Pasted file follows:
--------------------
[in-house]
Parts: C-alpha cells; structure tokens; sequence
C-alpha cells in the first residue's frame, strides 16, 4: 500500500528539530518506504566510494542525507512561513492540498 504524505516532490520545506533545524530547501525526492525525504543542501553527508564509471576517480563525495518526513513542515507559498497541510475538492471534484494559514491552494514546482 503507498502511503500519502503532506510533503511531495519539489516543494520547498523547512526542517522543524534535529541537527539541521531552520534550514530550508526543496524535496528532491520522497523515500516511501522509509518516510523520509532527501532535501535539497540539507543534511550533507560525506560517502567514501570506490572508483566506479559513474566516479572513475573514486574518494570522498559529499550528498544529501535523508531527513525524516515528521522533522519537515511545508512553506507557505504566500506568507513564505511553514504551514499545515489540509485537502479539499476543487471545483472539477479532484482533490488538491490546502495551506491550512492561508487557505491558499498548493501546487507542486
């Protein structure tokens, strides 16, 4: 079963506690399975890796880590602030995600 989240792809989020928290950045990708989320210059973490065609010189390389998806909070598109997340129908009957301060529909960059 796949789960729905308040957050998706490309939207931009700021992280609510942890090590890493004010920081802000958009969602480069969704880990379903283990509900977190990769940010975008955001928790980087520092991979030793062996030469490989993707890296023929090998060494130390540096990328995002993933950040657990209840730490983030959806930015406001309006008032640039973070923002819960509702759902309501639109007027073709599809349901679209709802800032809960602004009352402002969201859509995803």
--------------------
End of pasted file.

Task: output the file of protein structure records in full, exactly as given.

[in-house]
Parts: C-alpha cells; structure tokens; sequence
C-alpha cells in the first residue's frame, strides 16, 4: 500500500528539530518506504566510494542525507512561513492540498 504524505516532490520545506533545524530547501525526492525525504543542501553527508564509471576517480563525495518526513513542515507559498497541510475538492471534484494559514491552494514546482 503507498502511503500519502503532506510533503511531495519539489516543494520547498523547512526542517522543524534535529541537527539541521531552520534550514530550508526543496524535496528532491520522497523515500516511501522509509518516510523520509532527501532535501535539497540539507543534511550533507560525506560517502567514501570506490572508483566506479559513474566516479572513475573514486574518494570522498559529499550528498544529501535523508531527513525524516515528521522533522519537515511545508512553506507557505504566500506568507513564505511553514504551514499545515489540509485537502479539499476543487471545483472539477479532484482533490488538491490546502495551506491550512492561508487557505491558499498548493501546487507542486
């Protein structure tokens, strides 16, 4: 079963506690399975890796880590602030995600 989240792809989020928290950045990708989320210059973490065609010189390389998806909070598109997340129908009957301060529909960059 796949789960729905308040957050998706490309939207931009700021992280609510942890090590890493004010920081802000958009969602480069969704880990379903283990509900977190990769940010975008955001928790980087520092991979030793062996030469490989993707890296023929090998060494130390540096990328995002993933950040657990209840730490983030959806930015406001309006008032640039973070923002819960509702759902309501639109007027073709599809349901679209709802800032809960602004009352402002969201859509995803």